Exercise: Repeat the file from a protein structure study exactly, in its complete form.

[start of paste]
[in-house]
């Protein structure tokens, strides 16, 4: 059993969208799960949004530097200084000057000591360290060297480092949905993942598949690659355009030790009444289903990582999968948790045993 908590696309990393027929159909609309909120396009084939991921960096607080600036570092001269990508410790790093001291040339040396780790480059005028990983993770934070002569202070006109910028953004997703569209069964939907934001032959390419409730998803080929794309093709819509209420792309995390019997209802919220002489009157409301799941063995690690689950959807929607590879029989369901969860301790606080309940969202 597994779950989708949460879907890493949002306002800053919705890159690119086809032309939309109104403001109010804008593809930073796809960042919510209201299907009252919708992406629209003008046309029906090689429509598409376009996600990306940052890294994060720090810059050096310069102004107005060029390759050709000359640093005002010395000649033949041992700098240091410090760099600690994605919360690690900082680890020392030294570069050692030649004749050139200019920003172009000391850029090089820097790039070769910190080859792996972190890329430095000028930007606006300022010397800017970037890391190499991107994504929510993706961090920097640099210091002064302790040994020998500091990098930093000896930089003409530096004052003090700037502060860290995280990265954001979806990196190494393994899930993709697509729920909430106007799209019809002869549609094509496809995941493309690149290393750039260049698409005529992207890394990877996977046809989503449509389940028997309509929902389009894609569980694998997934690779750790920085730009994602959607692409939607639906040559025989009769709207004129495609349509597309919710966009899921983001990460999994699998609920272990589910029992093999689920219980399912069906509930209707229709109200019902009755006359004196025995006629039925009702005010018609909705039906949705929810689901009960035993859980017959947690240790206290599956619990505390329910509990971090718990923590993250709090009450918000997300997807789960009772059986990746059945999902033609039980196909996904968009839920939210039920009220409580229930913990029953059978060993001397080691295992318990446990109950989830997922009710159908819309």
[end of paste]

[in-house]
């Protein structure tokens, strides 16, 4: 059993969208799960949004530097200084000057000591360290060297480092949905993942598949690659355009030790009444289903990582999968948790045993 908590696309990393027929159909609309909120396009084939991921960096607080600036570092001269990508410790790093001291040339040396780790480059005028990983993770934070002569202070006109910028953004997703569209069964939907934001032959390419409730998803080929794309093709819509209420792309995390019997209802919220002489009157409301799941063995690690689950959807929607590879029989369901969860301790606080309940969202 597994779950989708949460879907890493949002306002800053919705890159690119086809032309939309109104403001109010804008593809930073796809960042919510209201299907009252919708992406629209003008046309029906090689429509598409376009996600990306940052890294994060720090810059050096310069102004107005060029390759050709000359640093005002010395000649033949041992700098240091410090760099600690994605919360690690900082680890020392030294570069050692030649004749050139200019920003172009000391850029090089820097790039070769910190080859792996972190890329430095000028930007606006300022010397800017970037890391190499991107994504929510993706961090920097640099210091002064302790040994020998500091990098930093000896930089003409530096004052003090700037502060860290995280990265954001979806990196190494393994899930993709697509729920909430106007799209019809002869549609094509496809995941493309690149290393750039260049698409005529992207890394990877996977046809989503449509389940028997309509929902389009894609569980694998997934690779750790920085730009994602959607692409939607639906040559025989009769709207004129495609349509597309919710966009899921983001990460999994699998609920272990589910029992093999689920219980399912069906509930209707229709109200019902009755006359004196025995006629039925009702005010018609909705039906949705929810689901009960035993859980017959947690240790206290599956619990505390329910509990971090718990923590993250709090009450918000997300997807789960009772059986990746059945999902033609039980196909996904968009839920939210039920009220409580229930913990029953059978060993001397080691295992318990446990109950989830997922009710159908819309």